Association between Bell's palsy in pregnancy and pre-eclampsia. (7/73)

BACKGROUND: Previous published case series have suggested an association between the onset of Bell's palsy in pregnancy and the risk of pre-eclampsia and gestational hypertension. AIM: To evaluate the period of onset of Bell's palsy in pregnancy and the associated risk of adverse maternal and perinatal events, including the hypertensive disorders of pregnancy. STUDY DESIGN: Case series study of consecutive female patients. METHODS: Women presenting with Bell's palsy during pregnancy or the puerperium were identified by a hospital record review at five Canadian centres over 11 years. Information was abstracted about each woman's medical and obstetrical history, period of onset of Bell's palsy, and associated maternal complications, including pre-eclampsia and gestational hypertension as well as preterm delivery and low infant birth weight (<2500 g). These rates were compared to those previously described for the province of Ontario or for Canada. RESULTS: Forty-one patients were identified. Mean onset of Bell's palsy was 35.4 weeks gestation (SD 3.9). Nine (22.0%, 95%CI 10.8-35.7) were also diagnosed with pre-eclampsia and three (7.3%, 95%CI 1.4-17.1) with gestational hypertension, together (29.3%, 95%CI 16.5-43.9) representing nearly a five-fold increase over the expected provincial/national average. There were three twin births. The observed rates of Caesarean (43.6%) and preterm (25.6%) delivery, as well as low infant birth weight (22.7%), were also higher than expected, although the rate of congenital anomalies (4.5%) was not. CONCLUSIONS: The onset of Bell's palsy during pregnancy or the puerperium is probably associated with the development of the hypertensive disorders of pregnancy. Pregnant women who develop Bell's palsy should be closely monitored for hypertension or pre-eclampsia, and managed accordingly.  (+info)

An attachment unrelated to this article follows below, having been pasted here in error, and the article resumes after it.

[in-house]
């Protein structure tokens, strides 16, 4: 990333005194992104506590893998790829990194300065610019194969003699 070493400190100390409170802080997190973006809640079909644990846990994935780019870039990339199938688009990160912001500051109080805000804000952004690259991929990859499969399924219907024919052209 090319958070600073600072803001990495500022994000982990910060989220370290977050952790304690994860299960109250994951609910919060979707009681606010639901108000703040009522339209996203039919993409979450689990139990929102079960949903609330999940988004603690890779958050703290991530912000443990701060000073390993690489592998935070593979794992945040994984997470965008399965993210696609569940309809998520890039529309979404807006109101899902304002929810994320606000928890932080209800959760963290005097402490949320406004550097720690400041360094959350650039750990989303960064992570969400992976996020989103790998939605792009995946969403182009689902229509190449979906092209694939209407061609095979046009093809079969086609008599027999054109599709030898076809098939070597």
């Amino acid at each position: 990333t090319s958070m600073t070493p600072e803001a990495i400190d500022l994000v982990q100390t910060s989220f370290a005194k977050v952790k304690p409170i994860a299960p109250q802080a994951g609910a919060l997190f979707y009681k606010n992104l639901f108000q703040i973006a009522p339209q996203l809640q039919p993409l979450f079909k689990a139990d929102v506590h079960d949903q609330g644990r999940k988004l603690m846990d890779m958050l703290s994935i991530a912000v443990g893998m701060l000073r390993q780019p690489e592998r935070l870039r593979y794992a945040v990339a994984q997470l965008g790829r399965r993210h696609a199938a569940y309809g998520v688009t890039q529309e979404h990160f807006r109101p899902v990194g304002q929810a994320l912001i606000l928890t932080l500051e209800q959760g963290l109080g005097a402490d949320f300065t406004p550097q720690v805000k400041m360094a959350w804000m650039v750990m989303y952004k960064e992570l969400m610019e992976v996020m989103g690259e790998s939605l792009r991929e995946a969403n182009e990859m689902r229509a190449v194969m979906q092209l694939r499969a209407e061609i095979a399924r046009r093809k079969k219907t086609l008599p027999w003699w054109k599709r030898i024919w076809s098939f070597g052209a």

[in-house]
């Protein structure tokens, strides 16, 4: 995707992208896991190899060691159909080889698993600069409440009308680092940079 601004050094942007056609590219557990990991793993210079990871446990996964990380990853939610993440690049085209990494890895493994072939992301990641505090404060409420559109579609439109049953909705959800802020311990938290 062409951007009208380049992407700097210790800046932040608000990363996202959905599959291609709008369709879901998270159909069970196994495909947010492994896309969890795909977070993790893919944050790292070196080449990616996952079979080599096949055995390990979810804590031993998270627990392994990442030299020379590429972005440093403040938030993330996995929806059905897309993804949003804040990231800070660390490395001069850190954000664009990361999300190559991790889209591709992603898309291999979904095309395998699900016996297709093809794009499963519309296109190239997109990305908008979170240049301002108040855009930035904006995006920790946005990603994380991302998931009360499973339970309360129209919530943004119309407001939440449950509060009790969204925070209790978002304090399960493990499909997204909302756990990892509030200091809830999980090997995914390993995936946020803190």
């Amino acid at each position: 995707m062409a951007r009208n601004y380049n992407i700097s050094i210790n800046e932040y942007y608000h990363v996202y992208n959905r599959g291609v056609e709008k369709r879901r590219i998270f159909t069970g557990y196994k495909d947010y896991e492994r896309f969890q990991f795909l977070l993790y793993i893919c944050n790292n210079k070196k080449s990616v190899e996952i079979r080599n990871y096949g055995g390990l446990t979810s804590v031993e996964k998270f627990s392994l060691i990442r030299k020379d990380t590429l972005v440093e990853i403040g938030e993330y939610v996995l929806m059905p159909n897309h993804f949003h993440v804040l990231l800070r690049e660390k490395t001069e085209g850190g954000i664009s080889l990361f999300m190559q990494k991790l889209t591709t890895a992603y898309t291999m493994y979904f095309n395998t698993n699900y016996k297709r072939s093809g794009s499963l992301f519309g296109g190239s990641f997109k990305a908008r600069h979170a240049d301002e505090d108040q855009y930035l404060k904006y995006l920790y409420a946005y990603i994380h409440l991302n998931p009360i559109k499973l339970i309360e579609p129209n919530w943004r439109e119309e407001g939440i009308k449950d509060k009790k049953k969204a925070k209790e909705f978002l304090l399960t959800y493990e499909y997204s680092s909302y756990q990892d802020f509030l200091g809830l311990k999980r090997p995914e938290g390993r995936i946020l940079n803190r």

Effects of climate, latitude, and season on the incidence of Bell's palsy in the US Armed Forces, October 1997 to September 1999. (8/73)

Bell's palsy is a relatively common disease characterized by the sudden onset of unilateral facial paralysis. Using a centralized surveillance system that contains demographic, military assignment, and medical encounter data of US military service members, the authors estimated rates, trends, and demographic correlates of risk of Bell's palsy during a 2-year period. Poisson regression was used to estimate the independent effects of climate, season, and latitude. From October 1997 to September 1999, there were 1,181 incident cases of Bell's palsy among US service members. The crude incidence rate was 42.77 per 100,000 person-years. Incidence rates increased with age and were higher among females, Blacks, Hispanics, married persons, and enlisted service members. Both climate (adjusted rate ratio for arid vs. nonarid climate = 1.34) and season (adjusted rate ratio for cold vs. warm months = 1.31) were independent predictors of risk of Bell's palsy. Latitude was not a statistically significant predictor when demographic, climate, and season effects were taken into account. The results are consistent with hypotheses regarding viral etiologies (e.g., reactivation of herpes simplex) of Bell's palsy.  (+info)